Thursday, July 19, 2012

bees and innovative cities

Last Tuesday night I attended a combination book event for The Pollinator's Corridor and film screening of Bees in the Key of A. You might ask "What's this got to do with innovation?" There's a heck of a lot of innovation going on in the economic, physical, and social development of small- to mid-sized cities (in fact Lowell hosted the Innovative Cities Conference a couple of years ago). 

The event was at the Spalding House, a Lowell Parks & Conservation Trust property with lots of historic New England atmosphere.

Even just hearing Aaron Birk chatting with Suzz Cromwell before the presentation about Philadelphia and how he likes that there's lots of activism, yoga studios on every corner  --- no mention of bars, late night partying, burritos, or venture capital -- told me I was in for a treat.

Aaron and Suzz before the talk
It was a packed house, filled to the 50 person capacity.  I enjoyed the fresh delicious food from the gardens of MillCityGrows, prepared by the teens from UTEC's FRESH Roots program: beets with goat cheese and basil leaves, mushrooms with pesto, mint water, iced tea with mint ... and that's not even counting the dessert.

Delicious Food from UTEC's FreshRoots Program
Mint water must be a big thing in Lowell. I remember them serving it at the Lowell Folk Festival the same year they were handing out mint and oregano seedlings grown in compost from the festival food booths.

Cities, the environment, bees, vultures, Buddhism, locally grown vegetables, and indie film. Oh my! All kinds of intersections with my interests!
Spalding House Entrance
Spalding house has a great view of the Merrimack River's Pawtucket Falls too. I checked out the Spalding House-Pawtucket Falls Overlook Park before the event.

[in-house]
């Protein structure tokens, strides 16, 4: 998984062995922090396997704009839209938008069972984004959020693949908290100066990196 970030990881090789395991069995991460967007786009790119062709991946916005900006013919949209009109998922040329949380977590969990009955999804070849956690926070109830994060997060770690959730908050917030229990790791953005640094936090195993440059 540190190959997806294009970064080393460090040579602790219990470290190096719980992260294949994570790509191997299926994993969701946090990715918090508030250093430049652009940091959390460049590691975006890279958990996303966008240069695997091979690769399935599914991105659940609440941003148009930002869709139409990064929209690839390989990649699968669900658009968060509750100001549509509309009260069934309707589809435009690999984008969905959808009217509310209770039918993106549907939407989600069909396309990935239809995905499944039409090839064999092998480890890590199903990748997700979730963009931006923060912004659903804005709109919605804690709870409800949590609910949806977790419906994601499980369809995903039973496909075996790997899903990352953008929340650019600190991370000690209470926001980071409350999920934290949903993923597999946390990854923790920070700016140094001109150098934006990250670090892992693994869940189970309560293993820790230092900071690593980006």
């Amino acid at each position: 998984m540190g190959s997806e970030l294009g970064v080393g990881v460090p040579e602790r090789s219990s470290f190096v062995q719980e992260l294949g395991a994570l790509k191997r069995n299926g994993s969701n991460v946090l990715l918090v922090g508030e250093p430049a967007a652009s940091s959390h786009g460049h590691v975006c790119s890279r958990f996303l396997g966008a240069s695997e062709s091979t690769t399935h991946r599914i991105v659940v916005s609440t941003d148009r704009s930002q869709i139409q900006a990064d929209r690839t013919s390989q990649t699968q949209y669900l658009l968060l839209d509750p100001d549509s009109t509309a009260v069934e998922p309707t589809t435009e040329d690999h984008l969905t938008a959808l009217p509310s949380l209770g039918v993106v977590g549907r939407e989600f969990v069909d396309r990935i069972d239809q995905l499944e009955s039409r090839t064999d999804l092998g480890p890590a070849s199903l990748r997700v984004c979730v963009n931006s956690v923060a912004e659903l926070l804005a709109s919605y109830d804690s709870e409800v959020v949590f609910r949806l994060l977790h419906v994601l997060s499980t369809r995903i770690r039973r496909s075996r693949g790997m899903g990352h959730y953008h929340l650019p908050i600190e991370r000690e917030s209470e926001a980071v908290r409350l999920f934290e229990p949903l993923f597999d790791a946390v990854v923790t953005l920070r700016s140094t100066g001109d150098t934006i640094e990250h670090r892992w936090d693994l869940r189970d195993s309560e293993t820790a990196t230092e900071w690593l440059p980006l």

Pawtucket Falls Overlook
Aaron is a lively and engaging presenter and the book speaks to issues that are dear to me. I kept nodding and wanting to shout "Yes, yes, yes, biodiversity has everything to do with urban life and keeping your brother out of jail! Relevant! Relevant! Relevant!" If there is one thing I'd like to communicate to urban dwellers and environmentalists alike it's that nature is not out there somewhere in the wilderness -- we're in it, surrounded by it, part of it.  The story is set in the Bronx in the 1970s and addresses exactly those issues brilliantly.
Aaron Passed around Copies of the Book while He Talked

His presentation also included lots of images that aren't in the book yet and amazing slides of traditional Nepali bee hunters.  One of the images he showed that's not in this installment of the novel was a beautiful drawing of a Himalayan griffon vulture flying over the city. The desolate city and the griffon vulture were just so evocative of decay and renewal!  Not only did he talk about vultures, but he also spoke a little about Buddhism.  I had to tell him my story about seeing my life Himalayan griffon circling over a cliff side monastery high on the Tibetan plateau.

Signing Books in Front of Old Clock
After the presentation we watched the wonderful short film Bees in the Key of A. The bees and the beekeepers were fantastic. By the end of The Pollinator's Corridor presentation and Bees in the Key of A  if you weren't already interested in bees you would be for sure.

I got plenty of time to talk with Aaron about vultures and tell him my story of seeing my first ever griffon vulture when I was in Tibet.  When he signed my copy of the book, he inscribed the mantra Om Mani Padme Hum.

Back home that night, I dreamed of bees and of beautiful soaring vultures.

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